Published Humanitas, Volume IX, No. 2, 1996

Leo Strauss e la destra americana, by Germana Paraboschi. Roma: Editori Riuniti, 1993. 162 pp. L.25,000.

Germana Paraboschi’s book serves three basic purposes. First, the book is an introduction to and explanation of the bewildering “panorama” of positions and threads of influence in American conservative thought. It is designed for Italian-speaking intellectuals who are unlikely to be familiar with more than the basics of American political thought. To accomplish this first aim, Paraboschi traces lines of historical descent in order to explain (or at least intelligibly describe) the changes in American conservative thought in the twentieth century. Second, Paraboschi seeks to organize and classify several contemporary trends in American conservative thought, as distinct from conservative politics, and to show how the view of “historical consciousness” held by a given thinker will influence his or her stance toward the current political divisions among American conservatives. This argument is made by closely analyzing the effects of Leo Strauss’s war on historicism in American political thought, and the varied criticisms of it. Finally, Paraboschi dedicates a considerable amount of energy to summarizing the work of Claes Ryn, whose “value-centered historicism” she sees as an alternative to Strauss’s reactionary aversion to history.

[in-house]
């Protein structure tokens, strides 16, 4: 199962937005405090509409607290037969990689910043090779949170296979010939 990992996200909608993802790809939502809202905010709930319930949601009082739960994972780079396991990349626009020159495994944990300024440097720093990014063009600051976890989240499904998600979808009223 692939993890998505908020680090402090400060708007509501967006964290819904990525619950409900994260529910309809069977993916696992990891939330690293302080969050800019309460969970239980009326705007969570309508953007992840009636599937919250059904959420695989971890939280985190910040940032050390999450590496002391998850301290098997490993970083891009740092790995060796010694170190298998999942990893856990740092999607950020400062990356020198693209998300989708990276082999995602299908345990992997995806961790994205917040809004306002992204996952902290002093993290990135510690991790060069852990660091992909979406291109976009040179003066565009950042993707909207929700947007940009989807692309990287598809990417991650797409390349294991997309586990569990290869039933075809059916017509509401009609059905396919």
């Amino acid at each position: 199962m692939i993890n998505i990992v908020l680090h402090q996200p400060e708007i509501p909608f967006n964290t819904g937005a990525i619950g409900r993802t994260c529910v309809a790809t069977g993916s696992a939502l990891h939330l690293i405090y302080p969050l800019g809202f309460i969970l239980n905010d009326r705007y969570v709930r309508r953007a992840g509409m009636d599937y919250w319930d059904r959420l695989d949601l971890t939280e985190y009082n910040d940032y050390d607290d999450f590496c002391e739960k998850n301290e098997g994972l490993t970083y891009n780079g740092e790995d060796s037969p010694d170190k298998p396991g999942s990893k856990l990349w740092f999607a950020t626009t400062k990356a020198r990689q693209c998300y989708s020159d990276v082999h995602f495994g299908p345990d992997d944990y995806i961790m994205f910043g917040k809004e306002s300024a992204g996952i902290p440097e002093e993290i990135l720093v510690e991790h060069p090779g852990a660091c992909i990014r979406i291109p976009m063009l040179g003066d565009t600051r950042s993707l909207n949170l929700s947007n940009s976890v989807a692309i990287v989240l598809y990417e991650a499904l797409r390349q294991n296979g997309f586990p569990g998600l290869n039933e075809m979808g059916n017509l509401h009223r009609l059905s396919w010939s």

In chapter one, Paraboschi argues that the American Old Right had “two souls”—the “traditionalist” and the “libertarian.” Many of the traditionalists (Robert Nisbet and Russell Kirk are the cited examples) traced their origins to the thought of Burke on one side, and the Federalist Papers on the other. The “conservative libertarians” (and here she mentions no one by name, but distinguishes between conservative libertarians and the followers of Ayn Rand, whom she considers a classical liberal at heart) trace their roots through Locke, Jefferson and Mill. The “libertarian conservatives” have in common with the traditionalists a general aversion to government economic interventionism and the welfare state, and an admiration for the institution of private property and free enterprise, among other things. The basic difference between the “two souls” of the Old Right becomes apparent in the libertarian emphasis on a categorical individualism and in holding that freedom simply is individual freedom, whereas the traditionalists showed their communitarian (Burkean) leanings in their willingness to accept government intervention in the social arena, e.g., against victimless crimes.

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